Good web design needs to balance four things: Style, Performance, Navigation and Search Engine Ranking. Your content is a given.
Your web design must achieve the primary goal of your website. So whether the goal of your website is to get people to contact you, to subscribe to a newsletter, to book an appointment or purchase a product it needs to be able to deliver.
The world wide web is a visual medium. You are competing with lots of other websites so yours must look professional and above all engaging. So what you have on your home page and “above the fold” is very important and it needs to load quickly. There is a lot of research that shows that users do not tolerate sites that load slowly. You can have the most beautiful looking website in the world but if it takes 10 seconds to load then you will have lost most of your audience way before then.
Page Load Speeds
But there is no point in having a really dull website that loads lightning fast. Many developers focus too much on performance. Page load speeds are important to get good Google rankings but you want to aim for a page load speed that is “good enough”. There are no prizes for having a fast website if it is not generating the business you had hoped for.
A Matter of Taste
I think of website design much like art or music – whether you like or dislike a website is a matter of personal taste. You may like something that is very colourful with lots of animation whereas someone else may like something subtle and minimalist. It is helpful to get some honest feedback from friends and colleagues on what they think of your website. Be receptive and willing to accept advice and suggestions and don’t be afraid to draw inspiration from popular websites which have huge spends on design. There are some best practices that you should follow and your web designer can provide advice on this. This will include choice of fonts and the colour palette for your pages. This is an important decision as your text needs to be legible for users that may have impaired vision and a high contrast between the font colour and background colour should not be ignored.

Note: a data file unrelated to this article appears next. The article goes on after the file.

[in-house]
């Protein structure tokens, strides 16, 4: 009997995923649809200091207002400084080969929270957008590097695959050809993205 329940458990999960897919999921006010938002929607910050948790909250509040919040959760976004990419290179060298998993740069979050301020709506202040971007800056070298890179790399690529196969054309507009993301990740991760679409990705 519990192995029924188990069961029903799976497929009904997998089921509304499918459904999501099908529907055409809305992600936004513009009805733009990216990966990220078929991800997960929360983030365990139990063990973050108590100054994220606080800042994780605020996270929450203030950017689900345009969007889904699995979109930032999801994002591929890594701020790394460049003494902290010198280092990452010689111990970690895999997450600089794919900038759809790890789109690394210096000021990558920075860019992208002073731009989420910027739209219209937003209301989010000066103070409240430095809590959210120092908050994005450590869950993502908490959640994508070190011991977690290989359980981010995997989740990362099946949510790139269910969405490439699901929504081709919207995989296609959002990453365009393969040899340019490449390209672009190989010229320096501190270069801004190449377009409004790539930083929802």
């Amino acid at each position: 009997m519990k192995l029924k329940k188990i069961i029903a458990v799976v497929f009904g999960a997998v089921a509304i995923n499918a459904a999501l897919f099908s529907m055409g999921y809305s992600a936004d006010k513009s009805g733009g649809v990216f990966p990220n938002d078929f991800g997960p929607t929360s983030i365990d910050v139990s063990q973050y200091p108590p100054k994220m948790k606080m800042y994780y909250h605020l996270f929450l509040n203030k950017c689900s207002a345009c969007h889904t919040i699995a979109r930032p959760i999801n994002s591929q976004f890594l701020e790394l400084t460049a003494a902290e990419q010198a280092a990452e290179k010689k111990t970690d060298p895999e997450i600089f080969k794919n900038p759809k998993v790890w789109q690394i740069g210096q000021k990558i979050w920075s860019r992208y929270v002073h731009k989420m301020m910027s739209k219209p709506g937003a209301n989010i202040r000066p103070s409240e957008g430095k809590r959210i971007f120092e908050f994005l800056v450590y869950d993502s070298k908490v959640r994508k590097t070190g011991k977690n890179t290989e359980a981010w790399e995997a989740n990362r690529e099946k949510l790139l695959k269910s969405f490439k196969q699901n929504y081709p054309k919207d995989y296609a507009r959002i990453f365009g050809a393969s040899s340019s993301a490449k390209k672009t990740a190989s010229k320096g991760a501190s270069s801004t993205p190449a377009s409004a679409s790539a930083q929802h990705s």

Attention Spans Are Short
People browsing the web are impatient and have a short attention span so you need to think carefully about your messaging and keep it short. You need to retain their attention and interest but deliver your message quickly and succinctly. You want a first time user to read more, to scroll down, to click on a menu item, basically to interact. For a returning customer you need to make it easy for them to do more business with the least amount of clicking.
Your website needs to make it really obvious for users to take action. This is evident on many websites where there is a big button saying “Get Quote”, “Shop Now” or “Contact Me”. This call to action button needs to be in a highlight colour and in a prominent position – its often right at the top of the page and certainly needs to be “above the fold”. This applies equally to a laptop user and to a smart phone user. Today the majority of people browse the internet on their smart phone so your website MUST work equally well on a mobile device as a desktop. In some cases you may want to hide elements of the page when using a mobile device if it helps to de-clutter the page.
Single Page Websites
Single page websites have become popular particularly for so-called portfolio sites. On a one page website there is no menu; the user scrolls down to see more information so you may want to choose a “sticky” header so that your call to action button is always available to the user. Another trick that is used is to have show / hide sections for text which allows the user to choose if they want to drill down for more information.
For large sites, you will probably need a menu to navigate to the relevant pages. The mistake I see is when web developers try to cram all the pages into a top level menu. I try and restrict the top level menu to five or six choices and make sure the menu never wraps onto a second line. It is easy enough to decide on a screen width where the menu changes to the mobile “hamburger menu”. Not every page of your site needs to be on a menu (or even sub menu). Your website should offer lots of different ways to navigate to a page from links in the footer to in-page links on other pages. In fact this internal cross-linking will help on your Google results ranking.
Most people will find your site by typing some keywords into a search engine so getting a good ranking in the results is important. There is a joke that goes “Where do you hide a dead body?”. The answer is “On page 2 of Google results”. I know that some developers leave Search Engine Optimization (SEO) to the very end of a project but this is a mistake in my view. You need to consider SEO from the very start because it includes the naming of your web pages and their urls. Key search words need to be included in headings and the text but without overdoing it so I think it is better to check as you go along. Fortunately there are some very good tools that will help you achieve this. Don’t expect to be on the first page of Google results from day one, it can take weeks because the ranking is also based on users clicking on the link to your page. But with careful planning and selection of key words a good ranking is achievable.
I hope this helps. There are lots of articles and courses on web design and plenty of wonderful examples of really good design. Equally there are lots of bad examples and this is why I would recommend using a good web designer who will listen to what you want and work with you to achieve it.